Baby illnesses- meningitis


It’s every parent’s nightmare – trying to work out if your little one is a bit off colour, over tired or desperately ill. Meningitis is a devastating disease which typically causes confusion because it’s hard to identify – especially in the early stages. Meningitis is the biggest killer of children aged under five in the UK and the Republic of Ireland, with babies especially vulnerable because of their weak immune systems. But many people mistakenly think their children are protected against all types of the disease and this can lead to parents missing the symptoms or delay seeking medical help.

Meningitis is caused by the inflammation of the meninges, the lining around the brain and spinal cord.  One of the symptoms people talk about is a rash, but this inflammatory response is more common with septicemia and you should never wait for it to appear.  

Signs of meningitis

  • Fever and/or vomiting
  • Severe headache
  • Very sleepy/vacant/difficult to wake
  • Stiff neck
  • Dislike of bright lights
  • Confused/delirious
  • Seizures


In toddlers and babies there are additional tell-tale signs like refusing to eat, a high pitched or moaning cry, a tense or bulging soft spot on the head - the fontanelle - not wanting to be held or touched, a stiff body with jerky movements, or floppy and unable to stand up.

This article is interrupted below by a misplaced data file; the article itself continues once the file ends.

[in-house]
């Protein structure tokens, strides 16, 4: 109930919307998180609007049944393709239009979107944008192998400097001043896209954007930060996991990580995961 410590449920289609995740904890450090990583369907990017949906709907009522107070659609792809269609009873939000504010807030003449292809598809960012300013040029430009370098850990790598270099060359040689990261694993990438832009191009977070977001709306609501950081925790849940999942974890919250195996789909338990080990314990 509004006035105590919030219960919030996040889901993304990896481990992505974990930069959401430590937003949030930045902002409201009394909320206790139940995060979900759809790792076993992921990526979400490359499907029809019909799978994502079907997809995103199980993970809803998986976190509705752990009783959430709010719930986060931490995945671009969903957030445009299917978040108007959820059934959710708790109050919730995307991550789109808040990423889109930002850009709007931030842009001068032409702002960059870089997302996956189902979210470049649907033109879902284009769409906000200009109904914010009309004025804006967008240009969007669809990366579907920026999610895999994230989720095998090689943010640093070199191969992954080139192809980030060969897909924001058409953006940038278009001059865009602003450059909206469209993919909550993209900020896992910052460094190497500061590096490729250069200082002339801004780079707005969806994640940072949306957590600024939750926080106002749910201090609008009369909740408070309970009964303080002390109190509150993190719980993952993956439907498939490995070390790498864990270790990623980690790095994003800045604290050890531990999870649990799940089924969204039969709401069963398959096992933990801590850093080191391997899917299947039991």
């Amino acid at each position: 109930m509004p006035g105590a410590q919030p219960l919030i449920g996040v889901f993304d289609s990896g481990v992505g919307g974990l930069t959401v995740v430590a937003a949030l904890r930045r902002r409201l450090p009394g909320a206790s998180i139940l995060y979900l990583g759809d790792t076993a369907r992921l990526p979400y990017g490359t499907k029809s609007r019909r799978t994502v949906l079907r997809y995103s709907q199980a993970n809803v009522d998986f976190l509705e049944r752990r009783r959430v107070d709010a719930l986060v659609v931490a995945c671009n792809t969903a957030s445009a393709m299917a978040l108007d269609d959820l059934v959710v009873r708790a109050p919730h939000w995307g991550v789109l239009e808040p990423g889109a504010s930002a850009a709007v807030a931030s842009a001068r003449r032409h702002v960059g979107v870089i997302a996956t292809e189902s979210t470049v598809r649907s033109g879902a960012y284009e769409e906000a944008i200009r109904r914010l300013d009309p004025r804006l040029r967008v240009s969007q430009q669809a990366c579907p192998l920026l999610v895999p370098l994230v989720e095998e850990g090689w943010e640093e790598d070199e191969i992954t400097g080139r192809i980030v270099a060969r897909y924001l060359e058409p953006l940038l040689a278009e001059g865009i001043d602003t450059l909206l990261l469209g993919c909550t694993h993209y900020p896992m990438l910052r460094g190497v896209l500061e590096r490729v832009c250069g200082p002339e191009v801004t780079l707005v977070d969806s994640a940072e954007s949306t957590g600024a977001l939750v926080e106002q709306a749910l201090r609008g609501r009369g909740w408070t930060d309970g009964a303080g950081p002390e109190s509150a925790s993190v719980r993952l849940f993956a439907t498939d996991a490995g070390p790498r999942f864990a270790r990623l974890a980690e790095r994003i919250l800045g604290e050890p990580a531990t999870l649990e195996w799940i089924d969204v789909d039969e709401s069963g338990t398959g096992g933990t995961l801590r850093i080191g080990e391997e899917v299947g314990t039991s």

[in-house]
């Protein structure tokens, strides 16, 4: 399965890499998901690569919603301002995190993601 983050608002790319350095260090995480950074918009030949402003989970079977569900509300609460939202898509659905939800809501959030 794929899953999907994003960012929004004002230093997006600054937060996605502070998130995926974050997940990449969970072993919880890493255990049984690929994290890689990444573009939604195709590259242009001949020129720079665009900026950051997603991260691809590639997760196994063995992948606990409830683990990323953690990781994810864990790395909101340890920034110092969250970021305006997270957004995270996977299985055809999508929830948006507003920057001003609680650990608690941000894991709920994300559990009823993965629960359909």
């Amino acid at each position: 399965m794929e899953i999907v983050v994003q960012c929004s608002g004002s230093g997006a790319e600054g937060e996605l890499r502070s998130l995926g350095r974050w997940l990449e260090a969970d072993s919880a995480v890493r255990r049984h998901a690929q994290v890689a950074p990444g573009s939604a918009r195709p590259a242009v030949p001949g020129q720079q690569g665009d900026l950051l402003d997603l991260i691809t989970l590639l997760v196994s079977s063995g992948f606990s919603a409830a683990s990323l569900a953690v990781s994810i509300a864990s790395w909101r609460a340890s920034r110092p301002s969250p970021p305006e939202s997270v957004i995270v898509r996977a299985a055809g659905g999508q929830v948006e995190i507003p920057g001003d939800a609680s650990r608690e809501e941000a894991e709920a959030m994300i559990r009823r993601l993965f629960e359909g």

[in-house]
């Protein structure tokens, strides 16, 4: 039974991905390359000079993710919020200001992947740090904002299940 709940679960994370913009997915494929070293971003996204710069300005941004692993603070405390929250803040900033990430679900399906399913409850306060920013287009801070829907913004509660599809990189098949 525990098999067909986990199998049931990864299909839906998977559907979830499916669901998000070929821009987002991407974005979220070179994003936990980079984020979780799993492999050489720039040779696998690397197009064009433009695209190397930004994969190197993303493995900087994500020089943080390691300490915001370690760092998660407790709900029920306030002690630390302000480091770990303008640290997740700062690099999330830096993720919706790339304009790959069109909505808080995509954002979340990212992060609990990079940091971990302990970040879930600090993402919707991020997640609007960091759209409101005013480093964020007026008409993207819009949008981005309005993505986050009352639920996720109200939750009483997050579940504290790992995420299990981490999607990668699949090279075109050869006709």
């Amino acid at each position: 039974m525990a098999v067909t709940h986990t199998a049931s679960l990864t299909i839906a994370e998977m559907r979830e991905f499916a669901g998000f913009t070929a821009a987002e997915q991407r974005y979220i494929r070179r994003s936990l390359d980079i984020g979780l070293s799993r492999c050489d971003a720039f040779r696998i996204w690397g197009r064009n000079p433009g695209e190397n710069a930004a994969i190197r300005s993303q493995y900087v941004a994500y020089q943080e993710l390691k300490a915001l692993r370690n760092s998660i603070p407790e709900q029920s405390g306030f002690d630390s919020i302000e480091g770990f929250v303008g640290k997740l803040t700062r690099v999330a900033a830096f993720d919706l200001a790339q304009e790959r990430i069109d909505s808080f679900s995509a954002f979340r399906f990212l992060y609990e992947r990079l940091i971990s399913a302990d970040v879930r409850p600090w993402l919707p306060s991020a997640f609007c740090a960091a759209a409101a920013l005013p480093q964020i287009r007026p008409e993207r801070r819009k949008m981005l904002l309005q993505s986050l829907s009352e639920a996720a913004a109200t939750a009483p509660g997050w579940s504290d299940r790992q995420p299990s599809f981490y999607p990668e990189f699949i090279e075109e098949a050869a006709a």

There can be a number of causes of meningitis, but the two most common are viruses and bacteria. Viral meningitis is rarely life-threatening but bacterial meningitis is and can kill fast.

At any one time around ten per cent of the population carry these bacteria harmlessly in the back of their nose and throat. If diagnosed early and treated quickly, most people who contract the diseases will make a good and full recovery. But in the early stages they can be mistaken for other illnesses such as flu. 

Time is of the essence and you know your child best, so if you think they, or anyone else close to you, is seriously ill with meningitis, trust your instincts and get medical help immediately from a GP or the nearest hospital A & E. 

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